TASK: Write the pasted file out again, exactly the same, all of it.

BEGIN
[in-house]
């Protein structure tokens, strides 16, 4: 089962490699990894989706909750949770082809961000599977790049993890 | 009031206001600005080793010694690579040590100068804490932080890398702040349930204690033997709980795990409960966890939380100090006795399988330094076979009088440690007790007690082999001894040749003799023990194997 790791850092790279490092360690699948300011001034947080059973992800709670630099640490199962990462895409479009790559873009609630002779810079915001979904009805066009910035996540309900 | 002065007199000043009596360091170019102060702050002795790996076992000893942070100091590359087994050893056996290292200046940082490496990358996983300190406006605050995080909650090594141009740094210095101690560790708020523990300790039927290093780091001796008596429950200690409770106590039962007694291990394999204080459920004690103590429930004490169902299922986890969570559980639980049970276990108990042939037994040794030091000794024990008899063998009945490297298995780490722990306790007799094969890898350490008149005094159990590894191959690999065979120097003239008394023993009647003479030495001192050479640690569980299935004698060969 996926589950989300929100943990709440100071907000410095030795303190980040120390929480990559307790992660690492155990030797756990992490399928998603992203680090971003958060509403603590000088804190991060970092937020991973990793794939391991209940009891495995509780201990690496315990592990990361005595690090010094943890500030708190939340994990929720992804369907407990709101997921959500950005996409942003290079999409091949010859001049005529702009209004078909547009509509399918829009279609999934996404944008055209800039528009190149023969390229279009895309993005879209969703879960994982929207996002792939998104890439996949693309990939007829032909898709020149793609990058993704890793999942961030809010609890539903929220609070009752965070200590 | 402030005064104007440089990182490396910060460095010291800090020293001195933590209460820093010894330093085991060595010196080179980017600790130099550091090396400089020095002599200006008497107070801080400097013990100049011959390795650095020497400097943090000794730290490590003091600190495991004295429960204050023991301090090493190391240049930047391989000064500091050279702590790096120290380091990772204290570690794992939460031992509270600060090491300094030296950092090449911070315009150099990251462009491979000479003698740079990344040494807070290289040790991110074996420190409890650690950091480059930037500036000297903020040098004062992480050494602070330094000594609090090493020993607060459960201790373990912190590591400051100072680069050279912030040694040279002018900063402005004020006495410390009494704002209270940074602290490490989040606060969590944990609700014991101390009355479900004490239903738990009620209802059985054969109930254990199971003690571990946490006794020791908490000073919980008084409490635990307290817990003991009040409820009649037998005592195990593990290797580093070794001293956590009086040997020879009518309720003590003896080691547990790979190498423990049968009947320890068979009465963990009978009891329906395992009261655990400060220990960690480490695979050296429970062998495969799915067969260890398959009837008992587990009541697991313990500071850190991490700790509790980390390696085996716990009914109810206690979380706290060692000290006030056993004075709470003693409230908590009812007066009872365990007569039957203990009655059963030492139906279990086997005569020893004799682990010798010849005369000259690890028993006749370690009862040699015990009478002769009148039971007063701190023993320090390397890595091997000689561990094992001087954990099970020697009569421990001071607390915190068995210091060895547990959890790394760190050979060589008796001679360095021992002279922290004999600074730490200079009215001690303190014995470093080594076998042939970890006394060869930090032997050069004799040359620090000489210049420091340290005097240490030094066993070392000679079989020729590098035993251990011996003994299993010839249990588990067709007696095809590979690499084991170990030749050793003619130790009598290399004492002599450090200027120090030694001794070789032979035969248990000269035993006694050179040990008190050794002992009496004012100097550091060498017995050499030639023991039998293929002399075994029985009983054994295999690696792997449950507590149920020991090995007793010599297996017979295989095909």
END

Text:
[in-house]
């Protein structure tokens, strides 16, 4: 089962490699990894989706909750949770082809961000599977790049993890 | 009031206001600005080793010694690579040590100068804490932080890398702040349930204690033997709980795990409960966890939380100090006795399988330094076979009088440690007790007690082999001894040749003799023990194997 790791850092790279490092360690699948300011001034947080059973992800709670630099640490199962990462895409479009790559873009609630002779810079915001979904009805066009910035996540309900 | 002065007199000043009596360091170019102060702050002795790996076992000893942070100091590359087994050893056996290292200046940082490496990358996983300190406006605050995080909650090594141009740094210095101690560790708020523990300790039927290093780091001796008596429950200690409770106590039962007694291990394999204080459920004690103590429930004490169902299922986890969570559980639980049970276990108990042939037994040794030091000794024990008899063998009945490297298995780490722990306790007799094969890898350490008149005094159990590894191959690999065979120097003239008394023993009647003479030495001192050479640690569980299935004698060969 996926589950989300929100943990709440100071907000410095030795303190980040120390929480990559307790992660690492155990030797756990992490399928998603992203680090971003958060509403603590000088804190991060970092937020991973990793794939391991209940009891495995509780201990690496315990592990990361005595690090010094943890500030708190939340994990929720992804369907407990709101997921959500950005996409942003290079999409091949010859001049005529702009209004078909547009509509399918829009279609999934996404944008055209800039528009190149023969390229279009895309993005879209969703879960994982929207996002792939998104890439996949693309990939007829032909898709020149793609990058993704890793999942961030809010609890539903929220609070009752965070200590 | 402030005064104007440089990182490396910060460095010291800090020293001195933590209460820093010894330093085991060595010196080179980017600790130099550091090396400089020095002599200006008497107070801080400097013990100049011959390795650095020497400097943090000794730290490590003091600190495991004295429960204050023991301090090493190391240049930047391989000064500091050279702590790096120290380091990772204290570690794992939460031992509270600060090491300094030296950092090449911070315009150099990251462009491979000479003698740079990344040494807070290289040790991110074996420190409890650690950091480059930037500036000297903020040098004062992480050494602070330094000594609090090493020993607060459960201790373990912190590591400051100072680069050279912030040694040279002018900063402005004020006495410390009494704002209270940074602290490490989040606060969590944990609700014991101390009355479900004490239903738990009620209802059985054969109930254990199971003690571990946490006794020791908490000073919980008084409490635990307290817990003991009040409820009649037998005592195990593990290797580093070794001293956590009086040997020879009518309720003590003896080691547990790979190498423990049968009947320890068979009465963990009978009891329906395992009261655990400060220990960690480490695979050296429970062998495969799915067969260890398959009837008992587990009541697991313990500071850190991490700790509790980390390696085996716990009914109810206690979380706290060692000290006030056993004075709470003693409230908590009812007066009872365990007569039957203990009655059963030492139906279990086997005569020893004799682990010798010849005369000259690890028993006749370690009862040699015990009478002769009148039971007063701190023993320090390397890595091997000689561990094992001087954990099970020697009569421990001071607390915190068995210091060895547990959890790394760190050979060589008796001679360095021992002279922290004999600074730490200079009215001690303190014995470093080594076998042939970890006394060869930090032997050069004799040359620090000489210049420091340290005097240490030094066993070392000679079989020729590098035993251990011996003994299993010839249990588990067709007696095809590979690499084991170990030749050793003619130790009598290399004492002599450090200027120090030694001794070789032979035969248990000269035993006694050179040990008190050794002992009496004012100097550091060498017995050499030639023991039998293929002399075994029985009983054994295999690696792997449950507590149920020991090995007793010599297996017979295989095909």